lectures that dermatologists attend are as varied and fascinating as the skin conditions they treat.
To help keep dermatologists at the UC Davis School of Medicine abreast of new developments in the field,
Frederick George Novy Jr. established a lectureship in the earliest years of the medical school's existence.
Novy was a dermatologist who practiced in Oakland until his death in 1974.
The endowment allows the department to present prominent speakers on a variety of subjects in dermatology.
Both university and community clinicians attend the annual breakfast talks, which also provide continuing
medical education credits.
Novy's son, Frederick Novy III, is a practicing dermatologist in Morro Bay. He remembers that his father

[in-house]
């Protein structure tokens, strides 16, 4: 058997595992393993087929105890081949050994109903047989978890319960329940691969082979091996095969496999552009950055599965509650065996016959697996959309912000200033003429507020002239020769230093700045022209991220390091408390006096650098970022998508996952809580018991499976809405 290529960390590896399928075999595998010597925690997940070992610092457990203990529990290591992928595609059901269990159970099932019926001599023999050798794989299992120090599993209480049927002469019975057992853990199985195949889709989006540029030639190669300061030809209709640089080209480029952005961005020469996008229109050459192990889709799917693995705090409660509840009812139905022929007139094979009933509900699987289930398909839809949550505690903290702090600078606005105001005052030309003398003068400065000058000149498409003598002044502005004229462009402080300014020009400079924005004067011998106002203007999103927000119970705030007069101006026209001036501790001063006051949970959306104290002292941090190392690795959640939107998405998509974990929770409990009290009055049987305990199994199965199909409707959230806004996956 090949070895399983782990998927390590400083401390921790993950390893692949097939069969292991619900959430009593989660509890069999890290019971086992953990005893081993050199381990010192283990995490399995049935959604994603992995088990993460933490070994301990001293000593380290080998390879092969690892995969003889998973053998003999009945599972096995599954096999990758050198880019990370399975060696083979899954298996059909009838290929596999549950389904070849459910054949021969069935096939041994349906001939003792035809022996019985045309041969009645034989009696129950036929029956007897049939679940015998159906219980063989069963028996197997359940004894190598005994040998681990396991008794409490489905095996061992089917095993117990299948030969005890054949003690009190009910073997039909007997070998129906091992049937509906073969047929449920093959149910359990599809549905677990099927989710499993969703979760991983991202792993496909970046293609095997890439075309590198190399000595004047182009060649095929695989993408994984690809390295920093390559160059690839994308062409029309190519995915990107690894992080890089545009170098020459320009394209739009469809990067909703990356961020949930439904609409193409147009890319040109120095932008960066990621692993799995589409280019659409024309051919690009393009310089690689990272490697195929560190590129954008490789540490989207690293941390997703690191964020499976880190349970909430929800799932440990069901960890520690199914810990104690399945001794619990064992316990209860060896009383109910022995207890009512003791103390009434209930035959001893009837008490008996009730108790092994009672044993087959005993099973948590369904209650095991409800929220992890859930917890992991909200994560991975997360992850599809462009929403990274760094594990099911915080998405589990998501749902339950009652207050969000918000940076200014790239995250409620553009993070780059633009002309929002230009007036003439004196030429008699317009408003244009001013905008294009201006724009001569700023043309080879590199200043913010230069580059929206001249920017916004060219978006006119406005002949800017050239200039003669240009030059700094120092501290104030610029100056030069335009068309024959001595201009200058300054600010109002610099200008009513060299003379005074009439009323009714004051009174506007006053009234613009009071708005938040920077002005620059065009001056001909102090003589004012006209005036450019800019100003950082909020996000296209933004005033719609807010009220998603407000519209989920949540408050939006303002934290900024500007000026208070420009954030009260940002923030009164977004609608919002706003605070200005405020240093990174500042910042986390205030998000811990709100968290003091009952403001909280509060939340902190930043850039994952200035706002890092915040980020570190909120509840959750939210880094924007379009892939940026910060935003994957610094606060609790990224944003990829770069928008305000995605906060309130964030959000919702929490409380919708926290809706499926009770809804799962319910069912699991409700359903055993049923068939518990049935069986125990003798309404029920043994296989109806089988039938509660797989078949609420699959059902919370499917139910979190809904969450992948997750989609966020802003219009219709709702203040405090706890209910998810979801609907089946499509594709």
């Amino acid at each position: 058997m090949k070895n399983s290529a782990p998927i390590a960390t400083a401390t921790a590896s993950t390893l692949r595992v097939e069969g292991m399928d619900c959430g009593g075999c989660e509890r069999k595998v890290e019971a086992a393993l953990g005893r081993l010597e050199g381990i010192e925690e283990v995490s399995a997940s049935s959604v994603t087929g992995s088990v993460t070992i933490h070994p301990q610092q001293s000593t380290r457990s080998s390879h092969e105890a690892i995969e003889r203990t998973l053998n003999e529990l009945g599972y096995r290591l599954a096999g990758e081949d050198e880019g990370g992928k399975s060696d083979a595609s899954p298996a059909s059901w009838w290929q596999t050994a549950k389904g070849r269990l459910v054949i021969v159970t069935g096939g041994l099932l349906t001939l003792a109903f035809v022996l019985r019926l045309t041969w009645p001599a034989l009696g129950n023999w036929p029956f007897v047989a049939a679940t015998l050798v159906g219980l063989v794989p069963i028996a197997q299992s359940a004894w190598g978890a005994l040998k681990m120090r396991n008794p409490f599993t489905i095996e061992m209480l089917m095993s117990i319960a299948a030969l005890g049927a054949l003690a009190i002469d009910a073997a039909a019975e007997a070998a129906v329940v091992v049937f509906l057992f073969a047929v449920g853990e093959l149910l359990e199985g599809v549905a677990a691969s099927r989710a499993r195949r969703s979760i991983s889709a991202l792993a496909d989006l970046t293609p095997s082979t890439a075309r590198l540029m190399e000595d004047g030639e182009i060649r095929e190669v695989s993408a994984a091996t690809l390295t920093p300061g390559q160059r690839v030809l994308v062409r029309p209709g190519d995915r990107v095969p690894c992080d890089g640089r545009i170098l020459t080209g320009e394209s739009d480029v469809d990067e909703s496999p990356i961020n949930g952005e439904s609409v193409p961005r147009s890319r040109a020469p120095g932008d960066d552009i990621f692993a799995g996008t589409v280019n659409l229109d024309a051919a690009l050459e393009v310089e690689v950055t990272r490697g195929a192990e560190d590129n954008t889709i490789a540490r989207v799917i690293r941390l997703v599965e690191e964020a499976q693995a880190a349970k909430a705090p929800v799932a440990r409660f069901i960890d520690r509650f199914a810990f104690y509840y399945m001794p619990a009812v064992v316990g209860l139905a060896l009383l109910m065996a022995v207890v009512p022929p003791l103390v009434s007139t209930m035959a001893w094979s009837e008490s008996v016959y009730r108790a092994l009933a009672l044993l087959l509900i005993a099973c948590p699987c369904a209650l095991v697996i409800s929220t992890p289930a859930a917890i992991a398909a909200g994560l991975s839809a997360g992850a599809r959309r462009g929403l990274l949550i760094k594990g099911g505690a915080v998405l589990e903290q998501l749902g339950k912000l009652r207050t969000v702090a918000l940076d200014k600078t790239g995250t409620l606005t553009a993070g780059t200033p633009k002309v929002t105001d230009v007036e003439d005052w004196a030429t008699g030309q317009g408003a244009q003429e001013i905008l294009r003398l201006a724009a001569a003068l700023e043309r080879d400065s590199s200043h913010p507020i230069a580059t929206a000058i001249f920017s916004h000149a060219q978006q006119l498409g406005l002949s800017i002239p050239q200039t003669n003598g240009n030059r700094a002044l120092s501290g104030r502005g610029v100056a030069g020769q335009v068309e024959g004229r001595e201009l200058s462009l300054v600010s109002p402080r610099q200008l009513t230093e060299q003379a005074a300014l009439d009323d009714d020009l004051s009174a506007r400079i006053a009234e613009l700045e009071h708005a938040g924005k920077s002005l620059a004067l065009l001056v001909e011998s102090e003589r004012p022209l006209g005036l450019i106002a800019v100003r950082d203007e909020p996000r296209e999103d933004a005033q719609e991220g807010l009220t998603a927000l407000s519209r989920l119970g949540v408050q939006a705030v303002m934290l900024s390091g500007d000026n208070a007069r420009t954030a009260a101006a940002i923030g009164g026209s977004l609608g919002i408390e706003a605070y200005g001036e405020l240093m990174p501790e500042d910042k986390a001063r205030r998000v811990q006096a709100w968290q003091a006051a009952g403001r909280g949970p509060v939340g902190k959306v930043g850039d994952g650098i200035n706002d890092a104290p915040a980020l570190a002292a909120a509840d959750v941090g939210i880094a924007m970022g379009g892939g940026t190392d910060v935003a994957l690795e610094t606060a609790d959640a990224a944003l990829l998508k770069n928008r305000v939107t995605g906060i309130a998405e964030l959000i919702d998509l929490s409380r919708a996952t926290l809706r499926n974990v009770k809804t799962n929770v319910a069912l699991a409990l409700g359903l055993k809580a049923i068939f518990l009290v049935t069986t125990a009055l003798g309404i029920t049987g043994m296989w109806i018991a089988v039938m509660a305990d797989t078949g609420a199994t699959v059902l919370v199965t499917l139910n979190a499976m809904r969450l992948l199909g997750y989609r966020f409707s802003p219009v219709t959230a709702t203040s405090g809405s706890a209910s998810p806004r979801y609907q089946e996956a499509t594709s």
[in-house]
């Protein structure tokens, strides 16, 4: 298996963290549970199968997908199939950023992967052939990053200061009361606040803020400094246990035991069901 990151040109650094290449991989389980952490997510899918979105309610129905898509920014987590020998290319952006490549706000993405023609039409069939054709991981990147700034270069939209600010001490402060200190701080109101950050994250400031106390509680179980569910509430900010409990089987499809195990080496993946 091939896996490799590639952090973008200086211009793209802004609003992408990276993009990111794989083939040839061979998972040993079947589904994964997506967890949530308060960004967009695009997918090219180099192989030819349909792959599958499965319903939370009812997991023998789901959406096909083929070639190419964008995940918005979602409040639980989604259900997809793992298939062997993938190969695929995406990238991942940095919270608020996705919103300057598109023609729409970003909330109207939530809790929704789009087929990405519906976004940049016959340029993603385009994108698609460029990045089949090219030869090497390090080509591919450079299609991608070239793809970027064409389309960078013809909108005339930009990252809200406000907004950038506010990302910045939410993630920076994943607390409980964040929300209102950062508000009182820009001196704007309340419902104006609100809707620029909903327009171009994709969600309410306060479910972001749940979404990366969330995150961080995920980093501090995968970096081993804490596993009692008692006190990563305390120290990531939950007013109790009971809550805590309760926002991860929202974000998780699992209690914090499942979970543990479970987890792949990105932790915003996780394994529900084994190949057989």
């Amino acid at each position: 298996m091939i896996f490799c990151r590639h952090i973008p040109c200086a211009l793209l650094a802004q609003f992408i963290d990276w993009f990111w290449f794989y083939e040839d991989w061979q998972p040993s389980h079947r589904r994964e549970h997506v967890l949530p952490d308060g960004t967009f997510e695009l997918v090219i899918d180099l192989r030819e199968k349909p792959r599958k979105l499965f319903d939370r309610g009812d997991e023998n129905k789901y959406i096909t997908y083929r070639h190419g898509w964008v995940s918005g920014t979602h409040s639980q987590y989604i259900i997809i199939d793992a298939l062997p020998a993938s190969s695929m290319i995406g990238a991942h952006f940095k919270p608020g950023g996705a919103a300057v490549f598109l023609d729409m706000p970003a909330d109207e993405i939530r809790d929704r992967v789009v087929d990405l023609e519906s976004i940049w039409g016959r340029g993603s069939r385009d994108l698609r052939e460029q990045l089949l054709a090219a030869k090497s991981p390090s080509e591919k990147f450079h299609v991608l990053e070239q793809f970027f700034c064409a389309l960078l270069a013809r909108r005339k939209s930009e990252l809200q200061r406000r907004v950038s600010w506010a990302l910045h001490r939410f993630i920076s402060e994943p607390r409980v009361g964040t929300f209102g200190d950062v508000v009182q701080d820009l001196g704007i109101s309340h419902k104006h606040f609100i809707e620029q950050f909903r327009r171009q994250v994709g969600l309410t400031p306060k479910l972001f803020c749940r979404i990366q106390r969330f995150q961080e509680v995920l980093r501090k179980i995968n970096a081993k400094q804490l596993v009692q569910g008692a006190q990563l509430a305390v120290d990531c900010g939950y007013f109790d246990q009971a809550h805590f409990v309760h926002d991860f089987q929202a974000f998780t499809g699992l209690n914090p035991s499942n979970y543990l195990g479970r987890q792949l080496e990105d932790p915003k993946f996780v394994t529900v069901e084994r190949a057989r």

always loved good lectures delivered by visiting scholars and wanted to help provide inspiration to doctors
at the fledgling department.
With the booming economy of the 1990s, the original endowment money grew enough to enlarge its scope.
The Novy Endowment now includes a professorship, and a national search will be under way shortly to recruit
a new dermatologist.
Generous giving by the Novy family to medical education has continued over the years. Helen Forster Novy,
widow of the elder Novy, arranged before her death last year to add to the endowment annually over the
next 20 years via the San Francisco Foundation.
The Novy Endowment guarantees that department dermatologists will continue to be inspired by new faces
and new topics to discuss.